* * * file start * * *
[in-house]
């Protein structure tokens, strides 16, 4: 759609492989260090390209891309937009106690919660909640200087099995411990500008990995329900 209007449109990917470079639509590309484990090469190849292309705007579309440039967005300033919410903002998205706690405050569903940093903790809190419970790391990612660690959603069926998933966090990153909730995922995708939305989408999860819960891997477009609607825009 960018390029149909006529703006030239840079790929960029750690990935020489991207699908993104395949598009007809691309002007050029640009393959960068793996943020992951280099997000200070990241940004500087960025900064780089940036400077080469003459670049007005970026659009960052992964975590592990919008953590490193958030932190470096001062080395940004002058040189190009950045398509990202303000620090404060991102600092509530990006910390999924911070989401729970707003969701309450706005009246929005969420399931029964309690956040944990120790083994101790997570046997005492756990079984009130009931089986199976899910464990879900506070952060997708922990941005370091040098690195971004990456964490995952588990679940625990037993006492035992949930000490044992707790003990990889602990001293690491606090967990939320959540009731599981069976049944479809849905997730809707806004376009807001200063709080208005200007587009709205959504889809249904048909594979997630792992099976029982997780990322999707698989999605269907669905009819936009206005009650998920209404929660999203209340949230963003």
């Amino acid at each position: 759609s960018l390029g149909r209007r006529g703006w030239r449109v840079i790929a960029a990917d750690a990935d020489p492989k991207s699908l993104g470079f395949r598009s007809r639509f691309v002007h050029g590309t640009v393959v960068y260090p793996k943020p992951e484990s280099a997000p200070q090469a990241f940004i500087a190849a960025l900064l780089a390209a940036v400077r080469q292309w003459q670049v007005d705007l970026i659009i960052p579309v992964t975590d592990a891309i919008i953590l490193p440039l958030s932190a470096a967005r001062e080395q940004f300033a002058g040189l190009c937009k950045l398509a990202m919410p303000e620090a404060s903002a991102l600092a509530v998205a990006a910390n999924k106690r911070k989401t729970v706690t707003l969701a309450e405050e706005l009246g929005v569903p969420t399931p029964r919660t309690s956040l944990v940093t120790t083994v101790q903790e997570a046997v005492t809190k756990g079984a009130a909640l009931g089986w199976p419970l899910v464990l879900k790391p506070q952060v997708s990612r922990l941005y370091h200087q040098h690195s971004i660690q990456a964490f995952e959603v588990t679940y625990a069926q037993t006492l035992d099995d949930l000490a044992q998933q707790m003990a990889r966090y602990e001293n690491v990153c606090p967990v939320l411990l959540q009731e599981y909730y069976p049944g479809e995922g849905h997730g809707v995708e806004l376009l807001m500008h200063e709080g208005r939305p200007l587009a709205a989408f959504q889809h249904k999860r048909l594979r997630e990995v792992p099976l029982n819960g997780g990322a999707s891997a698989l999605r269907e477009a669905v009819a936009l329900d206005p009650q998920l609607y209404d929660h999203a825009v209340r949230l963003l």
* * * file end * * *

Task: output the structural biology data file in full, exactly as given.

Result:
[in-house]
């Protein structure tokens, strides 16, 4: 759609492989260090390209891309937009106690919660909640200087099995411990500008990995329900 209007449109990917470079639509590309484990090469190849292309705007579309440039967005300033919410903002998205706690405050569903940093903790809190419970790391990612660690959603069926998933966090990153909730995922995708939305989408999860819960891997477009609607825009 960018390029149909006529703006030239840079790929960029750690990935020489991207699908993104395949598009007809691309002007050029640009393959960068793996943020992951280099997000200070990241940004500087960025900064780089940036400077080469003459670049007005970026659009960052992964975590592990919008953590490193958030932190470096001062080395940004002058040189190009950045398509990202303000620090404060991102600092509530990006910390999924911070989401729970707003969701309450706005009246929005969420399931029964309690956040944990120790083994101790997570046997005492756990079984009130009931089986199976899910464990879900506070952060997708922990941005370091040098690195971004990456964490995952588990679940625990037993006492035992949930000490044992707790003990990889602990001293690491606090967990939320959540009731599981069976049944479809849905997730809707806004376009807001200063709080208005200007587009709205959504889809249904048909594979997630792992099976029982997780990322999707698989999605269907669905009819936009206005009650998920209404929660999203209340949230963003």
């Amino acid at each position: 759609s960018l390029g149909r209007r006529g703006w030239r449109v840079i790929a960029a990917d750690a990935d020489p492989k991207s699908l993104g470079f395949r598009s007809r639509f691309v002007h050029g590309t640009v393959v960068y260090p793996k943020p992951e484990s280099a997000p200070q090469a990241f940004i500087a190849a960025l900064l780089a390209a940036v400077r080469q292309w003459q670049v007005d705007l970026i659009i960052p579309v992964t975590d592990a891309i919008i953590l490193p440039l958030s932190a470096a967005r001062e080395q940004f300033a002058g040189l190009c937009k950045l398509a990202m919410p303000e620090a404060s903002a991102l600092a509530v998205a990006a910390n999924k106690r911070k989401t729970v706690t707003l969701a309450e405050e706005l009246g929005v569903p969420t399931p029964r919660t309690s956040l944990v940093t120790t083994v101790q903790e997570a046997v005492t809190k756990g079984a009130a909640l009931g089986w199976p419970l899910v464990l879900k790391p506070q952060v997708s990612r922990l941005y370091h200087q040098h690195s971004i660690q990456a964490f995952e959603v588990t679940y625990a069926q037993t006492l035992d099995d949930l000490a044992q998933q707790m003990a990889r966090y602990e001293n690491v990153c606090p967990v939320l411990l959540q009731e599981y909730y069976p049944g479809e995922g849905h997730g809707v995708e806004l376009l807001m500008h200063e709080g208005r939305p200007l587009a709205a989408f959504q889809h249904k999860r048909l594979r997630e990995v792992p099976l029982n819960g997780g990322a999707s891997a698989l999605r269907e477009a669905v009819a936009l329900d206005p009650q998920l609607y209404d929660h999203a825009v209340r949230l963003l």